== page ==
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My earliest childhood memories are from Margaritaville

You know a Jimmy Buffett concert is about to begin when a song that’s not his starts to blare through the speakers. With the sound of a steel drum and the rush of an enthusiastic fan base jumping to their feet, for three tours in a row, at ages, four, five and six, I had come to understand that the opening “Ole ole ole oles” from Buster Poindexter’s “Hot Hot Hot” meant that Buffett was about to take the stage. It’s at this time that Buffett’s large Coral Reefer band – made up of a keyboard player (Mist-ah Utley!), percussionists, guitar players, trumpeters, backup vocalists and more – fill the stage, and beach balls and t-shirts are shot into the crowd. After enough anticipation is drummed up, Jimmy Buffett, the man responsible for summoning a devoted crowd clad in Hawaiian shirts and parrot hats, saunters onto the stage sans shoes, holding a guitar and waving to the crowd like the mayor of Margaritaville. 

As a young Parrot Head, or parakeet, I felt special to be dancing and singing with all these fun-loving adults, even if I had to stand on a chair to see.

The first time I witnessed this spectacle, I was peering through the spaces left by the rowdy adults in front of me to get glimpses of the stage. Flashing colorful lights and beach balls flying overhead instantly transported me to an island somewhere, even if in my four years of life I hadn’t been to one yet. I watched my parents watch me, gauging my reaction of my first taste of live music. At that age, Jimmy Buffett and his Parrot Head fans taught me everything I knew about concerts. I saw the impact that one person could have on many others, my parents included. Looking up at the adults towering over me, I saw my parents smile, sing, clap and dance, and I joined in. I learned that for concerts you get to wear a special outfit, to chant “Salt! Salt! Salt!” echoing Buffett after he sings “Searchin’ for my lost shaker of salt” during “Margaritaville” and to swat at incoming beach balls to keep them floating across the arena for the entire performance.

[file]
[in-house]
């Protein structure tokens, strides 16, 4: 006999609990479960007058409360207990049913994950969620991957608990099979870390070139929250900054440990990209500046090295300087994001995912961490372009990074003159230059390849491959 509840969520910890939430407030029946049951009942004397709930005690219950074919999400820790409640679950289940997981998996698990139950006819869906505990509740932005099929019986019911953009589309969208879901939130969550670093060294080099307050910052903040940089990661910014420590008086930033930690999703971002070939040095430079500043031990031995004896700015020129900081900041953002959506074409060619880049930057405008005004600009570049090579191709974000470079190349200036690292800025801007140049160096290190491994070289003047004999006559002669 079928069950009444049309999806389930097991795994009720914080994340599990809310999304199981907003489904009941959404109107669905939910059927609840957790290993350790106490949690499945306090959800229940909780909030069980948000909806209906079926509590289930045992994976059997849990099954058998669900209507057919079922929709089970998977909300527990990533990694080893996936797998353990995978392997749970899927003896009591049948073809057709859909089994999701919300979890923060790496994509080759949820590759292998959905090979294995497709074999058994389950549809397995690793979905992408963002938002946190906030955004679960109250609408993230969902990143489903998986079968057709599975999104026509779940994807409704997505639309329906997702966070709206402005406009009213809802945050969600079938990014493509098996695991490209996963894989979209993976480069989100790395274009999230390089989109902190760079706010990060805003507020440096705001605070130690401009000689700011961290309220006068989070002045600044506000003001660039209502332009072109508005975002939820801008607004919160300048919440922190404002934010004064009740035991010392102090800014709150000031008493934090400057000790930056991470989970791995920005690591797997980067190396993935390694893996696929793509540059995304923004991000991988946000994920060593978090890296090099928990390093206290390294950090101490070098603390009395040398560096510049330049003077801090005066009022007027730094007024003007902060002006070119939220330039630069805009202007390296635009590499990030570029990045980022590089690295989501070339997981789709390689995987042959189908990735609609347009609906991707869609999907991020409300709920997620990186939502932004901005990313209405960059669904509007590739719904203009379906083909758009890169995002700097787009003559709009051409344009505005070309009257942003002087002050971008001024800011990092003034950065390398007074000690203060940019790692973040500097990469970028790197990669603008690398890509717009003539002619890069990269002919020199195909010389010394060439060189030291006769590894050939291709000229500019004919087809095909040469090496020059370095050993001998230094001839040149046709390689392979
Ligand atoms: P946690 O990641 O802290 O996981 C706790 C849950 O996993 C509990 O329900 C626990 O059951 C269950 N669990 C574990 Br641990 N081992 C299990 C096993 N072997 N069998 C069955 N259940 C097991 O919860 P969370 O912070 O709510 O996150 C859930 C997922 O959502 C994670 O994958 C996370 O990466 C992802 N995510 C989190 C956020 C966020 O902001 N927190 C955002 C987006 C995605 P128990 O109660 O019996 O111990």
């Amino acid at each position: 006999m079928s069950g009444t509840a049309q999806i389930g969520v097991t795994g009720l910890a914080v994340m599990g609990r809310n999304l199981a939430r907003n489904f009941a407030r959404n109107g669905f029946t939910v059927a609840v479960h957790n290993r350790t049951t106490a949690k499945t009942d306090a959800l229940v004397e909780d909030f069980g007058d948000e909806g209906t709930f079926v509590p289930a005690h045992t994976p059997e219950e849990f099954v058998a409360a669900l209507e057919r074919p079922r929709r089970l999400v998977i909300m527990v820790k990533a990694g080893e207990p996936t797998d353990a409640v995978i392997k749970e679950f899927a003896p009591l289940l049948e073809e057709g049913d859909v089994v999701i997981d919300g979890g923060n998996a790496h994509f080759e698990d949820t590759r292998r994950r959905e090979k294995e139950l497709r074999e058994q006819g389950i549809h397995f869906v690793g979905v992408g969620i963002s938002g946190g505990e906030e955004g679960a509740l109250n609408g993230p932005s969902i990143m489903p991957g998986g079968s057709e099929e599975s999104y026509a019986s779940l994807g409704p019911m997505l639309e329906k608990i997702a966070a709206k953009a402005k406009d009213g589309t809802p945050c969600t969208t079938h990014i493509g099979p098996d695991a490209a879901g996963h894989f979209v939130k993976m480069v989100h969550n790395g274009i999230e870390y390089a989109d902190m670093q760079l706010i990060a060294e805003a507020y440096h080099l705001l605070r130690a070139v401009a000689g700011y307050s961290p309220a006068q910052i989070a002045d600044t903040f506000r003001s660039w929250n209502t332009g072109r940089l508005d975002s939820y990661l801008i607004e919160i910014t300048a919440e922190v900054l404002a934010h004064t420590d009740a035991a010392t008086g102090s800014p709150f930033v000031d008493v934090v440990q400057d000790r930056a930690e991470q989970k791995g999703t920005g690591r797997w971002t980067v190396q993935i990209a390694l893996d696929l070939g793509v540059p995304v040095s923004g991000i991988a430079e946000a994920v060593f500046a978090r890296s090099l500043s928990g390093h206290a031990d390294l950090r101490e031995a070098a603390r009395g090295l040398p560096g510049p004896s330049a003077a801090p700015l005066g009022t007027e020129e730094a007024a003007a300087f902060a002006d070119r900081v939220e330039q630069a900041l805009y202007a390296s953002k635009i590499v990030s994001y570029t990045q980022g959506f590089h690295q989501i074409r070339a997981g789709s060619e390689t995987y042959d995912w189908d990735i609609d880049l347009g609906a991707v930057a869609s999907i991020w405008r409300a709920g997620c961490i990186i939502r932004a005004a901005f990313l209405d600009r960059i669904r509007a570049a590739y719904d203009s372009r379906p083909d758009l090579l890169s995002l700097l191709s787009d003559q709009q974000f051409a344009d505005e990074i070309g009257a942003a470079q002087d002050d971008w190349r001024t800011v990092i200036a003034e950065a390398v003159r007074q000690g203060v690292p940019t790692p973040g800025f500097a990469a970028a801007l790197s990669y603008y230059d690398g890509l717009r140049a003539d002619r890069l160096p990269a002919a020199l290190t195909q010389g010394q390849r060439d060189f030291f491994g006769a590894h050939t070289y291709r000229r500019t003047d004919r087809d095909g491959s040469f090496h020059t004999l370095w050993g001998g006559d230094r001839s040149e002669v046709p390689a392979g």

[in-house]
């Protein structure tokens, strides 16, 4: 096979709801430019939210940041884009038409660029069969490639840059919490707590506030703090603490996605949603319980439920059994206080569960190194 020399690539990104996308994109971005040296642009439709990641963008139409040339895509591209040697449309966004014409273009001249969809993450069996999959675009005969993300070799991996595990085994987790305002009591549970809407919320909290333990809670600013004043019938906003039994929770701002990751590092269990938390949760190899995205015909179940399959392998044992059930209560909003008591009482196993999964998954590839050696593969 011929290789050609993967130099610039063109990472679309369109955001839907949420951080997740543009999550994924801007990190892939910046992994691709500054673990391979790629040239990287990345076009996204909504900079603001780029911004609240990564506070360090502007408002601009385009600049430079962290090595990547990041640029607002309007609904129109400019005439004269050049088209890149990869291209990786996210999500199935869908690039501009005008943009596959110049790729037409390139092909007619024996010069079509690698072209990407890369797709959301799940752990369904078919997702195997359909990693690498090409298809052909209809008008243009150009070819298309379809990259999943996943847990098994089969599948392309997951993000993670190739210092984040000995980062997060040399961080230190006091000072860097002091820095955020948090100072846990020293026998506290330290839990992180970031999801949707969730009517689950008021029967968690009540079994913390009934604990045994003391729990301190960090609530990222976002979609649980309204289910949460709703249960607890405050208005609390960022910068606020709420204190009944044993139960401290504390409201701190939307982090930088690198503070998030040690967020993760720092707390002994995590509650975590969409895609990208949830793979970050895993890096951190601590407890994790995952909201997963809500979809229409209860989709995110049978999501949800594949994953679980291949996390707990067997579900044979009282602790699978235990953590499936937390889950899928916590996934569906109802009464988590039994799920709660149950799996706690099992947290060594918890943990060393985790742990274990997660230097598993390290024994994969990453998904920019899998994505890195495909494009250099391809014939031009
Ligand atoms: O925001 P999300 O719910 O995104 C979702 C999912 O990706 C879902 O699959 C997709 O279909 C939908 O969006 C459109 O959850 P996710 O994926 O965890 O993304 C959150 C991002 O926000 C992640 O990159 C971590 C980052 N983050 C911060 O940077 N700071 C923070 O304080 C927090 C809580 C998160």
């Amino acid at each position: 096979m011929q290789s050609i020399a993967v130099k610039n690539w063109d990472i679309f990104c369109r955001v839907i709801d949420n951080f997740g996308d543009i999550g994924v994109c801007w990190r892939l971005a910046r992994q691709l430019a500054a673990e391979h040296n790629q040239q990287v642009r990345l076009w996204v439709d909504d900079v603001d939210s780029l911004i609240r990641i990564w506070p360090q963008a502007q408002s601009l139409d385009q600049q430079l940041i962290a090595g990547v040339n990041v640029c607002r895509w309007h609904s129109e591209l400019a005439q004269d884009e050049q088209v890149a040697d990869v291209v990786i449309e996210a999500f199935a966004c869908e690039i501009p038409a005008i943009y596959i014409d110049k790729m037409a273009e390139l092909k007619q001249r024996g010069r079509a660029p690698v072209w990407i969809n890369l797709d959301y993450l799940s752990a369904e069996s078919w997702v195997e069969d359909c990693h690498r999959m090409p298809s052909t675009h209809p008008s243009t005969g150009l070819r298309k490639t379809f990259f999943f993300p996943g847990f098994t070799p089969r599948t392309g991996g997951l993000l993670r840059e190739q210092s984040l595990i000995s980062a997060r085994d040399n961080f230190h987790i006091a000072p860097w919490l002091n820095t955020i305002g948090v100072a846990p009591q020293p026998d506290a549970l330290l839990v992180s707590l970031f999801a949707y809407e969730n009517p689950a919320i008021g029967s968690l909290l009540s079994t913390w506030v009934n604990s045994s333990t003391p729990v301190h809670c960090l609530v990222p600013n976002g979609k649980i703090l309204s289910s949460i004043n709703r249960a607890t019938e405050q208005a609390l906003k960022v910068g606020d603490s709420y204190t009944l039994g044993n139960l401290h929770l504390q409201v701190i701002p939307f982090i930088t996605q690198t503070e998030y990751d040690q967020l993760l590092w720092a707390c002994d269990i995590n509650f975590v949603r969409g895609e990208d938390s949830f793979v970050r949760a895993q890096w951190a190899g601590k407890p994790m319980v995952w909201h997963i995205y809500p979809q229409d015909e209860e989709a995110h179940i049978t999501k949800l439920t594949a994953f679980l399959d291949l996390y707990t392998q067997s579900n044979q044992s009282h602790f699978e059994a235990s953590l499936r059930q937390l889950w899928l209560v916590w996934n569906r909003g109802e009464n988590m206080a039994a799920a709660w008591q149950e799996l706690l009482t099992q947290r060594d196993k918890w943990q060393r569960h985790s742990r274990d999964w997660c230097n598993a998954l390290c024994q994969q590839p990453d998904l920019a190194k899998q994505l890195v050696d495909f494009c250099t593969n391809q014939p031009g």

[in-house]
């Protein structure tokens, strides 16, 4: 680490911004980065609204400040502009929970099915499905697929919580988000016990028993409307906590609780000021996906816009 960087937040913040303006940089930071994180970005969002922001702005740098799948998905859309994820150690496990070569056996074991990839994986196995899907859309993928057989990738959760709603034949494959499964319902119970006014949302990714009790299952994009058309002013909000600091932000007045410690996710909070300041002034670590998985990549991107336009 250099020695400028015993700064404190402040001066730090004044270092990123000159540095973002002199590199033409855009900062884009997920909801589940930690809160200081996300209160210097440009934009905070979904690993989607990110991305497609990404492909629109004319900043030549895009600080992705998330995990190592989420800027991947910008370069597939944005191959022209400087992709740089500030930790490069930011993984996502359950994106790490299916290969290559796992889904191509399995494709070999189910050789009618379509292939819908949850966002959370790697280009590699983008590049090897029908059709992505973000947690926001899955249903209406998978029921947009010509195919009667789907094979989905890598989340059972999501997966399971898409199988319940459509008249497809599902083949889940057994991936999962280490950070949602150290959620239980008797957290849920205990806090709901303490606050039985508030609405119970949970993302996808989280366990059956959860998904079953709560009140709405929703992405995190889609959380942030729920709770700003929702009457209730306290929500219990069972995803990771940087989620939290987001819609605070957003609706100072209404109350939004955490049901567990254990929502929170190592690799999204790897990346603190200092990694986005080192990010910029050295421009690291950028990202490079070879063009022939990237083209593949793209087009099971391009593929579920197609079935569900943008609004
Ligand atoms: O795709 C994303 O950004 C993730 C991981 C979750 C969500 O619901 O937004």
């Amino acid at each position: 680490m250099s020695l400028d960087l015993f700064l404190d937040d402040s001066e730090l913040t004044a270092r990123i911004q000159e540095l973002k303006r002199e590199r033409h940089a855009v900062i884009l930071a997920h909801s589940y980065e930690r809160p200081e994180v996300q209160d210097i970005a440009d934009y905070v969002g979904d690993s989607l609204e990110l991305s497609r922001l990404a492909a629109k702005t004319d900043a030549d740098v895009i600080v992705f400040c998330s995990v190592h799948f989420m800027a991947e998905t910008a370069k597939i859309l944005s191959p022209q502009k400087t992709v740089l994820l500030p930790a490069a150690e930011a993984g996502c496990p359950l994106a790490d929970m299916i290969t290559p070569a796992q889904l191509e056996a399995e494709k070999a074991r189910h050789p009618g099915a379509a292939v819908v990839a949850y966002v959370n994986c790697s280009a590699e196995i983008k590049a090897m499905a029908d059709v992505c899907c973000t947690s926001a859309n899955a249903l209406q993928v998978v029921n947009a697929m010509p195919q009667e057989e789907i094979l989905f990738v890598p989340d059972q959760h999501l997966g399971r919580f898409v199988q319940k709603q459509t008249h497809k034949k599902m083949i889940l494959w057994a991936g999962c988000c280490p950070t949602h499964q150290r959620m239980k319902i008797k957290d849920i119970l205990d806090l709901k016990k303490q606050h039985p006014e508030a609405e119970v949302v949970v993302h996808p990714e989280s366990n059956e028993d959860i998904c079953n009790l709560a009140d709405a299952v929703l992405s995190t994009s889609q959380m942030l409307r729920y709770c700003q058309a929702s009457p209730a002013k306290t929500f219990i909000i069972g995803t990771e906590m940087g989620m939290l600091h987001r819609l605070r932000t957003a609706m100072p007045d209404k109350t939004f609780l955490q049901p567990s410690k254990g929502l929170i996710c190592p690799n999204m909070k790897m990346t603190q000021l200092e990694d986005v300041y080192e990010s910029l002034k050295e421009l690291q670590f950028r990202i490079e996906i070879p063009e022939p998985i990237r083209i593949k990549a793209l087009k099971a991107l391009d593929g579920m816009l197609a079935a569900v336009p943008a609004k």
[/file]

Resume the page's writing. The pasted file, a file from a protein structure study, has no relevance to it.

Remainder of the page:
Because I was one of the youngest people in the crowd, I drew the attention of many Parrot Heads who wanted to make sure I was welcomed into their community. As a young Parrot Head, or parakeet, I felt special to be dancing and singing with all these fun-loving adults, even if I had to stand on a chair to see. By the time Buffett’s “A Salty Piece of Land” tour made it to the Mohegan Sun Arena in 2005, I was no longer an only child. My younger twin siblings were two, making them not quite old enough to join my parents and me in Margaritaville. He is a rare thing that belongs to just us, an inside joke or secret code that even my siblings still can’t completely appreciate since they weren’t there. 

Buffett is actually a great artist for kids.

Buffett holds a lot of important musical firsts for me. He was my first three concerts and my first CD. Before his 2006 “Party at the End of the World” tour, my grandmother brought me to Spin Street, a store in Mohegan that had aisles and aisles of CDs, and got me a 38-song compilation album called “Meet Me in Margaritaville: The Ultimate Collection” that I would study for the next concert that rolled around, which, it turns out, would be just a year away. In writing this, I learned that Buffett toured every year since 1976, even with a broken leg at one point in the ’80s.

Inside the venue at my second show, I got a pink t-shirt that wouldn’t fit me for years. (Buffett’s merch only came in adult sizes.) When we held the shirt up to my small body at the front of the merch line, I begged my parents to get it, knowing that it would be worth the wait to grow into one day. Aside from his merchandise, Buffett is actually a great artist for kids. His island sounds and campy songs like “Cheeseburger in Paradise” and “Volcano” are perfect sing-alongs that elicit a smile at any age. He even spoke in code to alert parents if he was about to play a PG-13 song, introducing his song “Why Don’t We Get Drunk and Screw” as “Why Don’t We Eat Lunch In School” and singing it that way one year. But, by Buffett’s 2007 “Bama Breeze” tour, I was ready to hang with the adults, draped in fake leis and ready to sing, clap and dance along with my parents and the other Parrot Heads.